City schools’ future uncertain as enrollment dwindles
The city school board cannot lock away a looming problem by closing Schenley High School.
The Oakland school might be only the first the board will need to shutter or find another use for.
Enrollment in Pittsburgh Public Schools is expected to plunge from about 75,000 students in 1967 to 22,435 in 2016, according to the Pennsylvania Department of Education. The problem: a declining birth rate, an exodus of families from the city and growing popularity of charter schools.
As a result, students occupy only 72 percent of seats in the district’s high schools — even fewer in some schools.
With 385 students enrolled, only 38 percent of seats at Westinghouse High School in Homewood are used. Similarly, 46 percent of seats at Peabody in East Liberty are occupied; 57 percent at Langley in Sheraden; and 69 percent at Oliver in Marshall-Shadeland.
Westinghouse underwent a $25.8 million renovation within the past decade, but nearly two-thirds of the building is empty.
School board President William Isler said there is no consensus on the board on what to do with the underused schools.
“If you look at the data, it’s clear that we’ll have to deal with the issue of excess capacity. I’ve been on the board for nine years, and this is my fourth school closing. We went many years with no school closing.
“We need to rein in the issue of the buildings we have, the programs we want to offer and the number of students we have to serve.”
The district has begun meeting with people in Homewood and the North Side to talk about Oliver, Perry and Westinghouse. This school year, officials will meet with people in the West End and South Side to discuss Langley, Brashear and Carrick high schools.
“I don’t think we’re using the word ‘closing’ but we’re telling them about the challenges we’re facing and trying to come up with solutions together,” said district spokeswoman Lisa Fischetti.
“Eventually, as we bring more choices online for families to choose from, students and families will make the choices for us.”
This fall, the district will open a University Prep 6-12 school at Milliones in the Hill District; Reizenstein in East Liberty for students who attended Schenley; and a robotics program at Peabody.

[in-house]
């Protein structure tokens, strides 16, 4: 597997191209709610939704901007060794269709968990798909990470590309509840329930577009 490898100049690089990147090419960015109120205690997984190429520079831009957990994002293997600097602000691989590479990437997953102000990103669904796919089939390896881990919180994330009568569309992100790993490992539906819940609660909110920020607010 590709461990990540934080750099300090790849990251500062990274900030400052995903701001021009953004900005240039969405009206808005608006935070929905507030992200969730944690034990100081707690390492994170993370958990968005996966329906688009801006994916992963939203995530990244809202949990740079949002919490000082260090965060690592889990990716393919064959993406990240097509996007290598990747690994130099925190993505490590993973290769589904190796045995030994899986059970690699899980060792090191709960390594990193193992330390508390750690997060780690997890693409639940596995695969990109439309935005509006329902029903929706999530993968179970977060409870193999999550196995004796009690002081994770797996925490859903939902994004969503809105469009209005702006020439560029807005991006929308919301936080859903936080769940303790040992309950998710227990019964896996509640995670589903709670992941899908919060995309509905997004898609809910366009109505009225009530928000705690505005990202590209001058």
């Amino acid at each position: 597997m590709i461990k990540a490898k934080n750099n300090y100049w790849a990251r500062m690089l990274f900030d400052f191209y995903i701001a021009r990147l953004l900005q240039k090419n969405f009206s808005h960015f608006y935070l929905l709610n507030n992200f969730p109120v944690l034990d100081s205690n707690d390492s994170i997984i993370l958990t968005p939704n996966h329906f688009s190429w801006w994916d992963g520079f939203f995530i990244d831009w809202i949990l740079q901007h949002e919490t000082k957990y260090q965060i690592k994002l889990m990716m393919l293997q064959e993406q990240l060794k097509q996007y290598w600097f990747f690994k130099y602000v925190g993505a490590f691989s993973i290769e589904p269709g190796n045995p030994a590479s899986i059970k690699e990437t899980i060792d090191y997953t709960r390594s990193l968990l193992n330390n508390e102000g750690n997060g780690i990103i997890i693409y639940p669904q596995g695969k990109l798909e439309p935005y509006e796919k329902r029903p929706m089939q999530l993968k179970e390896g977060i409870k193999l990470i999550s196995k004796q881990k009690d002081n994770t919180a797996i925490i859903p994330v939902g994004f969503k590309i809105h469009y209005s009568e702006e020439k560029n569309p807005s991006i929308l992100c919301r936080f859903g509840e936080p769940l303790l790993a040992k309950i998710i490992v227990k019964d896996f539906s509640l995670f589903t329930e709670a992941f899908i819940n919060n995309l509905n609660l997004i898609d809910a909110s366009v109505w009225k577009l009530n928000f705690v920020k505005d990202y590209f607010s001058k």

In fall 2009, the district will open a Science and Technology 6-12 Academy at Frick in Oakland; temporarily start a 6-12 International Baccalaureate program at Reizenstein; and merge the middle school Creative and Performing Arts program with CAPA High School, Downtown.
“We can’t bring on new choices and keep everything the same, because we’re not going to have enough kids to fill all the new options as well as all the old options,” Fischetti said.
“I can’t say we won’t propose to close a school in the next year, depending on what the student achievement data show and what the enrollment data are,” she said.
District officials have said they want to close Vann K-8 in the Hill District in 2009 and send its students to U-Prep, Miller or Weil elementary schools.
“It’s perfectly reasonable, it’s perfectly logical, for any taxpayer to understand that one of the challenges this district is facing is to improve the efficiency of building utilization,” said Christopher Berdnik, chief financial officer for the district.
“That’s as close as I’m going to get to telling you that we’ll be closing schools.”
In terms of size, the school district is a shadow of its former self. In 1967, it had about 75,000 students, compared to 28,265 last school year.
“In a lot of ways, the school district is a mirror image of the city and the borough it serves,” Berdnik said. “It’s no secret that in Western Pennsylvania, you have a graying population and birth rates have been low.”
A recent report prepared for the district by McKinsey & Company, which has an office in Pittsburgh, notes that Pittsburgh lost 13,961 people ages 18 to 64, and 14,258 people younger than 18 between 2000 and 2006.
“For families, perceived quality of public schools is often the most important factor driving the decision of where to live (though other factors such as tax rates and crime also play a role),” the report states. “Those families increasingly believe that Pittsburgh Public Schools are not as good as those in surrounding communities.
“As middle-income families have left the city, it has reinforced the negative perceptions of school quality.”
Many students are going to charter schools, which are public schools free of some of the state regulations and contract requirements of regular schools.
In 10 years, the number of city students attending charter schools has grown from 304 in 1998 to 2,081. That number is expected to rise to 2,500 this fall, when The Environmental Charter School at Frick Park opens in the former Regent Square School.
Berdnik was quick to note that the district might not necessarily shut down underutilized schools. He said the district opened South Hills Middle School in the late 1990s in Brashear High School.
“We are clearly looking at underenrolled schools and regions to determine what is the best deployment of our facilities,” he said.